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The Dynamics of Time Travel in Fiction

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Back to the Future - Novel Conclusions Writing Blog - Literary Blog - Time Travel

Back to the Future Day via Google Images

Today is a red-letter date in the history of time travel stories – the day Marty and Doc went to the future!  In honor of Back to the Future Day, we are going to explore the basic dynamics of time travel in fiction.  What are the consequences for your characters of the possible rules of time travel?

Each fictional universe works with different time travel rules, but the basic rules fall into 3 categories:

  • Changeable Timeline
  • Resistant Timeline
  • Predetermined Timeline

Changeable

A changeable timeline gives the characters much more freedom – and much more ability to screw things up.  Examples of a changeable timeline include stories like Ken Grimwood’s Replay and, of course, the Back to the Future series.

Although the mechanics are different, both of these stories offer characters the chance to change the future.  In Replay, Jeff and Pamela play out their lives over and over and keep waking up after death at age 18 in 1963.  They make different choices in each lifetime to unravel a mystery they are trying to solve.  In Back to the Future, Marty and Doc are working to rectify their accidental changes to the timeline and change the future back to what it should have been.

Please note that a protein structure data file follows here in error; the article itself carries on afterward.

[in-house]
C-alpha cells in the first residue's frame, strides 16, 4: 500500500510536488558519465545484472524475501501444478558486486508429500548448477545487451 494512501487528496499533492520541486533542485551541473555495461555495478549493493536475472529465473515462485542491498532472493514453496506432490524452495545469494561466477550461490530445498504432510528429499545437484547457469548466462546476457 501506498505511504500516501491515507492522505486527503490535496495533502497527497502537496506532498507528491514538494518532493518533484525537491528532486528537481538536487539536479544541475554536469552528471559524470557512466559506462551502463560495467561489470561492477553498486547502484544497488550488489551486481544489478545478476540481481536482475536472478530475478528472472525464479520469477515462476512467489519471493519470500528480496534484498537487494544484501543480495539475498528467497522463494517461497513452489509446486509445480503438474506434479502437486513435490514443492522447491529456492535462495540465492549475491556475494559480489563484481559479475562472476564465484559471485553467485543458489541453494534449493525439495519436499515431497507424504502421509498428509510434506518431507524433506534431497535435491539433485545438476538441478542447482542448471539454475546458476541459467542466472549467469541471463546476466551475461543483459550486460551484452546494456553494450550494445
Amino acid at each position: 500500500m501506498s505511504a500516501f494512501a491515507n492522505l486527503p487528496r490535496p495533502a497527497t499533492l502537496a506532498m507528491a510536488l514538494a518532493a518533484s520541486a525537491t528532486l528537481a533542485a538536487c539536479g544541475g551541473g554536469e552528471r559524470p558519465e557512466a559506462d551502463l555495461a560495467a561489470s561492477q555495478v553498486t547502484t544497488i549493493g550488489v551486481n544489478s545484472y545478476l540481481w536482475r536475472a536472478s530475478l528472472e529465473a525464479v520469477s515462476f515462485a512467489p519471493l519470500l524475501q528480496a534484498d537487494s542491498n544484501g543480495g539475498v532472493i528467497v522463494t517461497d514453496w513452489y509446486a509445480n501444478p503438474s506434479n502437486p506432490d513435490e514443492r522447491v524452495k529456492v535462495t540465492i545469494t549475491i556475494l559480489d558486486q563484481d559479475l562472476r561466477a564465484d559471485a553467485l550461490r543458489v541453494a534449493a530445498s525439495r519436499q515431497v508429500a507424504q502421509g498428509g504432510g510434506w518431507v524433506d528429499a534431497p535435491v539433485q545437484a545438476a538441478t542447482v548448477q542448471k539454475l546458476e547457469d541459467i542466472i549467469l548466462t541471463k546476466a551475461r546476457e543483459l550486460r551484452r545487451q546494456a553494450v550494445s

Resistant

A resistant timeline, such as in Stephen King’s 11-22-63 or Diana Gabaldon’s Outlander series, offers the author a very interesting framework for the plot.  11-22-63’s narrator Jake Epping, in an effort to change history, tells us again and again, “The past is obdurate.”  Stephen King uses the obdurate past as an antagonist.  Diana Gabaldon in Outlander, meanwhile, uses the resistant past as sometimes good (e.g. I can’t do too much harm) and sometimes bad (e.g. what if I accidentally prevent someone important to me from being born?).

Predetermined

Audrey Niffenegger’s The Time Traveler’s Wife and JK Rowling’s Harry Potter and the Prisoner of Azkaban both provide great examples of a predetermined timeline.  A predetermined timeline sneaks up on our characters; they may know what is coming and have no way to change it.  Or perhaps they know they have to do something but must figure out how to do it.

In the Time Traveler’s Wife, part of the sneakiness of the plot lies in how sometimes Claire knows what’s coming and sometimes Henry does.  In Prisoner of Azkaban, Harry and Hermione only realize just in time what they need to do to save their friends – and they have to figure out on the spot how to do it.

Each of these approaches comes with its own positives and pitfalls.  Which is your favorite?  Which dynamics of time travel did I leave out?  What are other examples of great time travel stories?

Awesome Moms in YA Fiction

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The Mortal Instruments: City of Bones - Cassandra Clare - Lily Collins - Lena Headey - Jocelyn Fray - Clary Fray - Novel Conclusions writing blog

The Mortal Instruments: City of Bones movie poster via Google Images